Wales Education Minister has dropped a heavy hint that Wales could establish its own examination system in the wake of the GCSE marking fiasco.

Speaking just days after he ordered the Welsh based exam board, WJEC to remark all English language papers sat in Wales over the summer; Leighton Andrews has argued that an end to the current three country system under which Northern Ireland, Wales and England all take the GCSE could be for the chop completely.

Amidst an on-going qualifications review, the Minister went on to hint at the potential for Wales to follow Scotland’s lead in establishing a completely independent exams system. He told the Western Mail:

“Secondly, I think what we have here in Wales is evidence of the regulation system working. This kind of regulatory system – which has powers within government – is not uncommon and it does allow swift action.

“I think what we could see as a result of the current situation, is potentially the end of the three-country co-operation on GCSEs.

“We will wait for the findings of the qualifications review but it may be that Wales and Northern Ireland looks at the system used in Scotland. I am open minded on qualifications in the future.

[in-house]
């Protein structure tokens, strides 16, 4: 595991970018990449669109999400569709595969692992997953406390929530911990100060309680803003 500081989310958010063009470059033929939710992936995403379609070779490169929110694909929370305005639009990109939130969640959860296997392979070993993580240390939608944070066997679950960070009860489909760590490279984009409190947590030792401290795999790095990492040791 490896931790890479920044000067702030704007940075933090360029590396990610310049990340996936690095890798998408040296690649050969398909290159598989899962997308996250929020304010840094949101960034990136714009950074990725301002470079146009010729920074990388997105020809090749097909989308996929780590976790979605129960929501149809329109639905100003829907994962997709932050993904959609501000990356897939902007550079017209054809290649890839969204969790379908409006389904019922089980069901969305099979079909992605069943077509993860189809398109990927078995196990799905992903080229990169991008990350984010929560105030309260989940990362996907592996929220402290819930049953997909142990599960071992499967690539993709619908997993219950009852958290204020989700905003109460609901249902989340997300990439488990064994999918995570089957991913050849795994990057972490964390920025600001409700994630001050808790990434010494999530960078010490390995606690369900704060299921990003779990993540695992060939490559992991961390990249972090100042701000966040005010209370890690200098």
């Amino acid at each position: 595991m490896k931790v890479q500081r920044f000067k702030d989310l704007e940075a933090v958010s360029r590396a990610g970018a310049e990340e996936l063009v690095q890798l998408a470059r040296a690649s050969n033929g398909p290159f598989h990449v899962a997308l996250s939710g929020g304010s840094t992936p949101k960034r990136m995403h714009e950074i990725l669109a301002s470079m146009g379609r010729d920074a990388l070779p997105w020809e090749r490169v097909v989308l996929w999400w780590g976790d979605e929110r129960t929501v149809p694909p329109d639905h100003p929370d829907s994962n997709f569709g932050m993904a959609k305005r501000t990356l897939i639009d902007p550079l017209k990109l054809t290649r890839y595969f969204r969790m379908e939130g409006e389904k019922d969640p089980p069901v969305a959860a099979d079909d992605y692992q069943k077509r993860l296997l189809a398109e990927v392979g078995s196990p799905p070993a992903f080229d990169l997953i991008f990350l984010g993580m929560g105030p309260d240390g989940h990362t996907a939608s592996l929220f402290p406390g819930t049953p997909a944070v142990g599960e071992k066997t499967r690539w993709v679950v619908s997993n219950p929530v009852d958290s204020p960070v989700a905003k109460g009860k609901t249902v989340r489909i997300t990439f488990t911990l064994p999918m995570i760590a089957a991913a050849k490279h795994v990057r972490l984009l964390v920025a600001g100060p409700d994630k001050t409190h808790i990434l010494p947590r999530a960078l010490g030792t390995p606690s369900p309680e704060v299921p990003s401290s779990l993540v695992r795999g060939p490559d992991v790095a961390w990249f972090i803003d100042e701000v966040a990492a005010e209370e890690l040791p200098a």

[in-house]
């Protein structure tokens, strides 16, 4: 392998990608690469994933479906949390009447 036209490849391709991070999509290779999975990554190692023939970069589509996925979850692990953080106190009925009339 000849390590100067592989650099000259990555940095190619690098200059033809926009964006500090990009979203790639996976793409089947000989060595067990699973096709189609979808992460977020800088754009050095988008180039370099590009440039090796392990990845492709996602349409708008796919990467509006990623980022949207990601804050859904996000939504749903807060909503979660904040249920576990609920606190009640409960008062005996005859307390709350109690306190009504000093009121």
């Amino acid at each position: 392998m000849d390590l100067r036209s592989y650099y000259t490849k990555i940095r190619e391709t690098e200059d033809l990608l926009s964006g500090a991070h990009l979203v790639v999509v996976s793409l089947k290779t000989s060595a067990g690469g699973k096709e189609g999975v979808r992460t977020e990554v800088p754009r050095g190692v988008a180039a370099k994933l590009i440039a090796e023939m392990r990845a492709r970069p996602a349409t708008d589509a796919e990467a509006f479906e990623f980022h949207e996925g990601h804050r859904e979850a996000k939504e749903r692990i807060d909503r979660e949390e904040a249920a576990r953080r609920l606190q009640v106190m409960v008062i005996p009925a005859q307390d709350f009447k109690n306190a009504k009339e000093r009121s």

“It is evident that the UK Government has not properly adjusted to devolution and has turned the examination issue into a constitutional issue – with potentially serious consequences. It may well mean that we end up with different systems.”

Responding to criticisms levied at the Welsh Government by Education Secretary Michael Gove who this week told the Education Select Committee in Westminster that the Welsh Government’s decision to order a remark of papers amounted to a “regrettable political intervention in what should be a process free from political meddling.”

Andrews told the Western Mail:

“Firstly, I would like to remind Michael Gove that he appointed the chair of Ofqual, who is a former trustee of the New Schools Network – which is the body that promotes free schools,” he said.

“I don’t think any regulatory system is perfect and I’m always open to suggestions about the right kind of model to use but, clearly, there is a crisis of regulation of exams in England.”

Accusing Gove of “denigrating” GCSEs since he came to office, Andrews concluded:

“I think that Michael Gove, from the moment he came into office, has adopted a process of denigrating GCSEs,” said Mr Andrews.

“On September 3, Michael Gove spoke about ‘grade inflation’ and ‘dumbing down’ – which clearly undermines the GCSE qualification and the perception of the public, parents, business and so on. The denigrating of GCSEs goes back to Michael Gove’s appointment.”

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